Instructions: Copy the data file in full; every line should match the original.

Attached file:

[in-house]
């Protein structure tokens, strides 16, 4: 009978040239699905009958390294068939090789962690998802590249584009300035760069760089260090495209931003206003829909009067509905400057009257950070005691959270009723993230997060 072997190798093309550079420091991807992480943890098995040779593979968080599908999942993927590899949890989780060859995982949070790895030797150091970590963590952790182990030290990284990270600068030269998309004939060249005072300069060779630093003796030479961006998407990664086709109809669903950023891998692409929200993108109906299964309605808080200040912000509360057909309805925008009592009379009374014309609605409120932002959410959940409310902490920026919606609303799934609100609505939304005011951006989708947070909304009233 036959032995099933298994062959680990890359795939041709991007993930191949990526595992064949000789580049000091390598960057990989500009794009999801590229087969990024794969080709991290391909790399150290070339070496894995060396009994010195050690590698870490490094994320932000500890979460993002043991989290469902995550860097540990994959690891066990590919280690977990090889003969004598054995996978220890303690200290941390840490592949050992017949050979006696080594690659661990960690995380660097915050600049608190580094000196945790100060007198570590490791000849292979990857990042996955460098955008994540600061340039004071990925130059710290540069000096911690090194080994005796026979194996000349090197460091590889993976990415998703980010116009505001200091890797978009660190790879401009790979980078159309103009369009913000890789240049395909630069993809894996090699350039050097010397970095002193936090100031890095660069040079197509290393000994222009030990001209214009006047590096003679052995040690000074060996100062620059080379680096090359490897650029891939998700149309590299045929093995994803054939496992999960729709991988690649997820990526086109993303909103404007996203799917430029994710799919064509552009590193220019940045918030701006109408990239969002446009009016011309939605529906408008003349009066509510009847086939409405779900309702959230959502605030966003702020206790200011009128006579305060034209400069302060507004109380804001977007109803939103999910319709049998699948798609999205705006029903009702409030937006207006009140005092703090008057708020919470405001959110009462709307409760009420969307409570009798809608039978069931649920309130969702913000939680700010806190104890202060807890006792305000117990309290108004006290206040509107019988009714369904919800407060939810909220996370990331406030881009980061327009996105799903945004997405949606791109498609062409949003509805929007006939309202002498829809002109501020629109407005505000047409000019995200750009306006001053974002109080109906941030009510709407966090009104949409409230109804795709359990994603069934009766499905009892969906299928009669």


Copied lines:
[in-house]
């Protein structure tokens, strides 16, 4: 009978040239699905009958390294068939090789962690998802590249584009300035760069760089260090495209931003206003829909009067509905400057009257950070005691959270009723993230997060 072997190798093309550079420091991807992480943890098995040779593979968080599908999942993927590899949890989780060859995982949070790895030797150091970590963590952790182990030290990284990270600068030269998309004939060249005072300069060779630093003796030479961006998407990664086709109809669903950023891998692409929200993108109906299964309605808080200040912000509360057909309805925008009592009379009374014309609605409120932002959410959940409310902490920026919606609303799934609100609505939304005011951006989708947070909304009233 036959032995099933298994062959680990890359795939041709991007993930191949990526595992064949000789580049000091390598960057990989500009794009999801590229087969990024794969080709991290391909790399150290070339070496894995060396009994010195050690590698870490490094994320932000500890979460993002043991989290469902995550860097540990994959690891066990590919280690977990090889003969004598054995996978220890303690200290941390840490592949050992017949050979006696080594690659661990960690995380660097915050600049608190580094000196945790100060007198570590490791000849292979990857990042996955460098955008994540600061340039004071990925130059710290540069000096911690090194080994005796026979194996000349090197460091590889993976990415998703980010116009505001200091890797978009660190790879401009790979980078159309103009369009913000890789240049395909630069993809894996090699350039050097010397970095002193936090100031890095660069040079197509290393000994222009030990001209214009006047590096003679052995040690000074060996100062620059080379680096090359490897650029891939998700149309590299045929093995994803054939496992999960729709991988690649997820990526086109993303909103404007996203799917430029994710799919064509552009590193220019940045918030701006109408990239969002446009009016011309939605529906408008003349009066509510009847086939409405779900309702959230959502605030966003702020206790200011009128006579305060034209400069302060507004109380804001977007109803939103999910319709049998699948798609999205705006029903009702409030937006207006009140005092703090008057708020919470405001959110009462709307409760009420969307409570009798809608039978069931649920309130969702913000939680700010806190104890202060807890006792305000117990309290108004006290206040509107019988009714369904919800407060939810909220996370990331406030881009980061327009996105799903945004997405949606791109498609062409949003509805929007006939309202002498829809002109501020629109407005505000047409000019995200750009306006001053974002109080109906941030009510709407966090009104949409409230109804795709359990994603069934009766499905009892969906299928009669």